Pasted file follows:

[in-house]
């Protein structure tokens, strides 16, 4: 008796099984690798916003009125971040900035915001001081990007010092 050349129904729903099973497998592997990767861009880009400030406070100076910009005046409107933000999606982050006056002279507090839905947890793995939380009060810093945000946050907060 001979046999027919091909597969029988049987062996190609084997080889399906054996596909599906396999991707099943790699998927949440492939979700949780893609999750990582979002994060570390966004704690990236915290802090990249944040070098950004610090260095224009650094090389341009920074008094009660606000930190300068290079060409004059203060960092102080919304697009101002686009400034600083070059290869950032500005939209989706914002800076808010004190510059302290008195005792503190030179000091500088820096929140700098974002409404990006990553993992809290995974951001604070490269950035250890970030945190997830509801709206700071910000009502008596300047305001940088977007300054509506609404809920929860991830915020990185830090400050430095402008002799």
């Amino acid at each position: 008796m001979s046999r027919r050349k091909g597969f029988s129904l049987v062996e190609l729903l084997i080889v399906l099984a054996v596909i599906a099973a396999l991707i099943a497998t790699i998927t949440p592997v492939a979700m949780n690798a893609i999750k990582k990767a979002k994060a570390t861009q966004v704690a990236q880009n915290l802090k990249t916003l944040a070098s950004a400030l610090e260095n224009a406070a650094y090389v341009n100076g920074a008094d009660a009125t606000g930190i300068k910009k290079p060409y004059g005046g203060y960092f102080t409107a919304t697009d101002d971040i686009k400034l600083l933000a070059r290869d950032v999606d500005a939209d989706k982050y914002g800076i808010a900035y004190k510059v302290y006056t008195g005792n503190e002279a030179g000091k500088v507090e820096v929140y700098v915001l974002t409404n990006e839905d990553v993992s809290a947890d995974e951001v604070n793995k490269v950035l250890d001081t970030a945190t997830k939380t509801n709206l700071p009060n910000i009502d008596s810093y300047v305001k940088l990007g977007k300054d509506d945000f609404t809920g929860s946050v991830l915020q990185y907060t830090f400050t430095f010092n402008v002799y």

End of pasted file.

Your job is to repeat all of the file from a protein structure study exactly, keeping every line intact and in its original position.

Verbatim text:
[in-house]
């Protein structure tokens, strides 16, 4: 008796099984690798916003009125971040900035915001001081990007010092 050349129904729903099973497998592997990767861009880009400030406070100076910009005046409107933000999606982050006056002279507090839905947890793995939380009060810093945000946050907060 001979046999027919091909597969029988049987062996190609084997080889399906054996596909599906396999991707099943790699998927949440492939979700949780893609999750990582979002994060570390966004704690990236915290802090990249944040070098950004610090260095224009650094090389341009920074008094009660606000930190300068290079060409004059203060960092102080919304697009101002686009400034600083070059290869950032500005939209989706914002800076808010004190510059302290008195005792503190030179000091500088820096929140700098974002409404990006990553993992809290995974951001604070490269950035250890970030945190997830509801709206700071910000009502008596300047305001940088977007300054509506609404809920929860991830915020990185830090400050430095402008002799």
């Amino acid at each position: 008796m001979s046999r027919r050349k091909g597969f029988s129904l049987v062996e190609l729903l084997i080889v399906l099984a054996v596909i599906a099973a396999l991707i099943a497998t790699i998927t949440p592997v492939a979700m949780n690798a893609i999750k990582k990767a979002k994060a570390t861009q966004v704690a990236q880009n915290l802090k990249t916003l944040a070098s950004a400030l610090e260095n224009a406070a650094y090389v341009n100076g920074a008094d009660a009125t606000g930190i300068k910009k290079p060409y004059g005046g203060y960092f102080t409107a919304t697009d101002d971040i686009k400034l600083l933000a070059r290869d950032v999606d500005a939209d989706k982050y914002g800076i808010a900035y004190k510059v302290y006056t008195g005792n503190e002279a030179g000091k500088v507090e820096v929140y700098v915001l974002t409404n990006e839905d990553v993992s809290a947890d995974e951001v604070n793995k490269v950035l250890d001081t970030a945190t997830k939380t509801n709206l700071p009060n910000i009502d008596s810093y300047v305001k940088l990007g977007k300054d509506d945000f609404t809920g929860s946050v991830l915020q990185y907060t830090f400050t430095f010092n402008v002799y």